By developmental noise, we mean processes that affect each individual in the population independently and are not substantially correlated between parents and offspring (Fig 3C). An example of developmental noise would be idiosyncratic variation in the biochemical processes underlying development, such that individuals with identical genotypes do not necessarily display identical phenotypes. Other factors that could contribute to developmental noise by this definition would include micro-environmental effects that vary from individual to individual and genetic variation at loci not explicitly incorporated into the model (assuming high recombination).
By environmental noise, we mean processes that have a coordinated effect on all individuals in a population, and may persist from one generation to the next (Fig 3D). Processes like climate change, dietary change, and cultural change, which have the potential to fluctuate on time scales of many generations, would fall into this category. Although it is common to model such processes as perturbations to the fitness (i.e., “fluctuating selection”, e.g., ), we model these processes as perturbations to phenotype, in order to facilitate comparison between the two classes of noise.
Accordingly, we take noise generally to be a process that transforms an individual’s nominal input values (the values of x and y dictated by the individual’s genotype; white circles in Fig 3C and 3D; S2A and S2C Fig) into an effective set of input values (red circles in Fig 3C and 3D; S2B and S2D Fig) that produce, via (Eq 3), an altered phenotype. The effective input values can be thought of as the set of values that would produce the observed phenotype in the absence of any noise.
Motivated by the fact that cell-to-cell variation in the levels of gene products is often found to fit log-normal distributions [25,26], we implement developmental noise in x, say, via the transformation (4) where Δx is drawn from a normal distribution with mean zero and variance σdev2 (Fig 3C; inset). Perturbations to y are performed independently using the analogous transformation.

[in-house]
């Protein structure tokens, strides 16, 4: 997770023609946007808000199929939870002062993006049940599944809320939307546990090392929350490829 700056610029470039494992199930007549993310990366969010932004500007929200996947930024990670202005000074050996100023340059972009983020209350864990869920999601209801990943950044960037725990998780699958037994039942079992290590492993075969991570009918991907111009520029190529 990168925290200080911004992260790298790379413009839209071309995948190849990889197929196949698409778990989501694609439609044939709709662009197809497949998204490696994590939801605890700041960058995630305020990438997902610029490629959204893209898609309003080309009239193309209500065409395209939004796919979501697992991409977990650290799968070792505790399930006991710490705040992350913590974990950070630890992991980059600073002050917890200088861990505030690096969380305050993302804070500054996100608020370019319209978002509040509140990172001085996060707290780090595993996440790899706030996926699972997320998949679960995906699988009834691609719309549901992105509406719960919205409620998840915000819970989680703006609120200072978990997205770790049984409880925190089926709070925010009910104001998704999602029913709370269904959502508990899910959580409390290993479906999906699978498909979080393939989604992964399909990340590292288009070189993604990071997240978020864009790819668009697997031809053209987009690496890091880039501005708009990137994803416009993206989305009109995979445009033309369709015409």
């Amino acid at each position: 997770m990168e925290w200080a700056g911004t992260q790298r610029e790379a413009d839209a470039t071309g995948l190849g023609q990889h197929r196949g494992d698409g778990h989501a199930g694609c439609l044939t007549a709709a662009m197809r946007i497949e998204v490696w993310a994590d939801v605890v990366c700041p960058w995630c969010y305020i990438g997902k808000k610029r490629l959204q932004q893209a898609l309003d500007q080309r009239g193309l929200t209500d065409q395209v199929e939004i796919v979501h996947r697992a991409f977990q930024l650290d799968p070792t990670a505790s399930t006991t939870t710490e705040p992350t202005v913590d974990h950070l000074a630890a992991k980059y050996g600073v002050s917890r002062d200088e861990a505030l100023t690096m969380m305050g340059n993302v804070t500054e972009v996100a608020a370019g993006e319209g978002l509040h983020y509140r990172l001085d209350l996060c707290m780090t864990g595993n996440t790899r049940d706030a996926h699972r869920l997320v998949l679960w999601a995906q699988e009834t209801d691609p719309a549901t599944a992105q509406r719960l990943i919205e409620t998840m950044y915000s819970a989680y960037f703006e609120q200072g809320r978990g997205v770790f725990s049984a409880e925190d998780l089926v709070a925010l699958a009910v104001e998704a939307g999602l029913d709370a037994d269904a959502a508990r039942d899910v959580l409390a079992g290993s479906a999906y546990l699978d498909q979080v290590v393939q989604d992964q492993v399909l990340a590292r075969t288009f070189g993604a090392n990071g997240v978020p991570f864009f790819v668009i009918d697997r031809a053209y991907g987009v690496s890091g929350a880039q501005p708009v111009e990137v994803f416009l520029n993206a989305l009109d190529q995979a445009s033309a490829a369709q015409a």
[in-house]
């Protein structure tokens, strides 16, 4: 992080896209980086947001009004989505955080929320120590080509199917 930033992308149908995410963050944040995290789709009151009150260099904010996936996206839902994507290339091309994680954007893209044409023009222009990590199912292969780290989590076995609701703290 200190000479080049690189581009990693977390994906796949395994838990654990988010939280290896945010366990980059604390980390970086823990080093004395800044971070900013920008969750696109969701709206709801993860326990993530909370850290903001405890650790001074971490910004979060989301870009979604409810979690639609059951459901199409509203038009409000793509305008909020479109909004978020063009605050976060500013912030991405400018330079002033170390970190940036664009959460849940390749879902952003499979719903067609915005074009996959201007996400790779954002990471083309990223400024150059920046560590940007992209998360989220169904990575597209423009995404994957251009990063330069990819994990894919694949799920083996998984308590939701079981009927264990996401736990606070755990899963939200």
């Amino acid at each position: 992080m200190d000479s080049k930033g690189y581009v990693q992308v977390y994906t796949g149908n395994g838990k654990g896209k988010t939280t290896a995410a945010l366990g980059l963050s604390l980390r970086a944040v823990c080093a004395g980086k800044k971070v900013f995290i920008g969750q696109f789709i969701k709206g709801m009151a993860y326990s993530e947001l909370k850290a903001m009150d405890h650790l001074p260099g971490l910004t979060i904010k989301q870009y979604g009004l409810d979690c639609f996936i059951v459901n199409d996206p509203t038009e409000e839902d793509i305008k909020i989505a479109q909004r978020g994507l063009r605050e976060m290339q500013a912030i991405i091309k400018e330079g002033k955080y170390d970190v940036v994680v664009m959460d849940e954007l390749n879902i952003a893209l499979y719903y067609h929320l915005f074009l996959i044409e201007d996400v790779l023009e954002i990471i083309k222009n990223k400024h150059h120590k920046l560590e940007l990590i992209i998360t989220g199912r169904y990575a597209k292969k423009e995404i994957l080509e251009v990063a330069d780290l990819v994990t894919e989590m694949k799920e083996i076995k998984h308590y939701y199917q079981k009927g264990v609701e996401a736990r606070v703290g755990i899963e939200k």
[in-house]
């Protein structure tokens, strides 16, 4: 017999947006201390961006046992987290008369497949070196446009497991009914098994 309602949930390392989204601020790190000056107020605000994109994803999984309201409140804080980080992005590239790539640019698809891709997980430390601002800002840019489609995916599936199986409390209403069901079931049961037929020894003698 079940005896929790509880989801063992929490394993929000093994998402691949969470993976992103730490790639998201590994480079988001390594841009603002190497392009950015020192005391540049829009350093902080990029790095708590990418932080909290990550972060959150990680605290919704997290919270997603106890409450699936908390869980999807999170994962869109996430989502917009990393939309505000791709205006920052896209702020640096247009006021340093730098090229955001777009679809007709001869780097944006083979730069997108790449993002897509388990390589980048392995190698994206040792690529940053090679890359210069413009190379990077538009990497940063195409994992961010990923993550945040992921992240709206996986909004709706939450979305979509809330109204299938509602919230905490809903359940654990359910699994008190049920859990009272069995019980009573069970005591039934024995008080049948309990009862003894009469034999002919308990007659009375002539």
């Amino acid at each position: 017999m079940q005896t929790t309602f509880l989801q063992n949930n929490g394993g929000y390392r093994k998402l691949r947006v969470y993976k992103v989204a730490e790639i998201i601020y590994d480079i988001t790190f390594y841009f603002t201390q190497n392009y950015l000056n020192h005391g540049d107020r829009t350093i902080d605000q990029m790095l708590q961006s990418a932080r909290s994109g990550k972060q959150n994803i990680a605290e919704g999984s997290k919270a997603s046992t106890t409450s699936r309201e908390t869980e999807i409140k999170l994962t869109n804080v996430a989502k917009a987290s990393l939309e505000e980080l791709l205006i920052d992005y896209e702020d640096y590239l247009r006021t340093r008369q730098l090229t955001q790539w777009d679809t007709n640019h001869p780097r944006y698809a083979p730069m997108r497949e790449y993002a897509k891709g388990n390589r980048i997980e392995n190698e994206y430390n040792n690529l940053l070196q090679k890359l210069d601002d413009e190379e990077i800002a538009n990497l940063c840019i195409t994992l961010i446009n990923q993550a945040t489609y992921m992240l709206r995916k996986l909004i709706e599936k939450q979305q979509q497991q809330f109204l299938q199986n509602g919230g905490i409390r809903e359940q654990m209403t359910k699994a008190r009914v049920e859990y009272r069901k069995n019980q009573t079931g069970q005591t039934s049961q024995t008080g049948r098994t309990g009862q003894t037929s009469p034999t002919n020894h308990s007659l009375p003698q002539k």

With environmental noise, the same perturbation affects the x- and y-values of all individuals in the population (Fig 3D; inset). Although that perturbation is also drawn randomly (this time from a zero-mean Gaussian with standard deviation σenv), it is not re-drawn at random every generation, as environmental effects may vary on slow time scales. Details of how this is modeled are provided in the Methods section, but for all results presented in the main text the Δx and Δy values for environmental noise have an autocorrelation time of 27 generations.
Noise Stabilizes the Corner
How should we expect phenotypic noise to affect population dynamics on the generalized LP landscape? So long as the autocorrelation time of phenotypic noise is short relative to the timescale on which natural selection drives genetic change, we can approximate the effect of natural selection on a particular combination of input values by averaging over their different fitness realizations due to noise. The resulting “effective fitness” measures how robust the phenotype (and nominal fitness) of that particular set of input values is to random variation of their values.
When we compute this effective fitness landscape, we find a narrow peak at the corner for k = 0 (Fig 4A) that develops into a broad peak at k = 0.1 (Fig 4B). Though a peak at the corner is intuitively expected to localize the population there, it is less clear how the shape of the peak affects localization. Since the motion of the population is driven by fitness differences, a narrow peak (and a steep fitness gradient) should exert a strong force driving the population towards the corner. Yet that force can only be felt in the immediate vicinity of the corner, potentially allowing populations located elsewhere to drift away from the corner. On the other hand, though a broad peak exerts a weaker force (due to its shallower fitness gradient), its range of influence is greater, potentially drawing populations to the corner that would have otherwise escaped it.
(A, B) Contours of the effective fitness landscape, we(x,y), for k = 0 (A) and k = 0.1 (B). Effective fitness resulting from phenotypic noise is computed at any given position by averaging neighboring fitness values using a rotationally symmetric normal distribution (on log-transformed input values) with a standard deviation (“noise level”) of 0.2. Contour lines correspond to we = 0.5, 0.8, 0.99. (C) Normalized effective fitness profiles, we(x’)/we(0), along the pseudo-horizontal arm of the optimal fitness ridge, projected onto the x-axis and shifted horizontally so as to align the corners. x’ = lnx. (D) Probabilities that the population is found at least the indicated distances from the corner. (E, F) Same as panels C and D, respectively, except now the noise level is changed while the interaction constant is kept fixed at k = 10−4. Throughout, population size is N = 5000, optimal phenotypic value is zopt = 1 and selection factor is s = 1.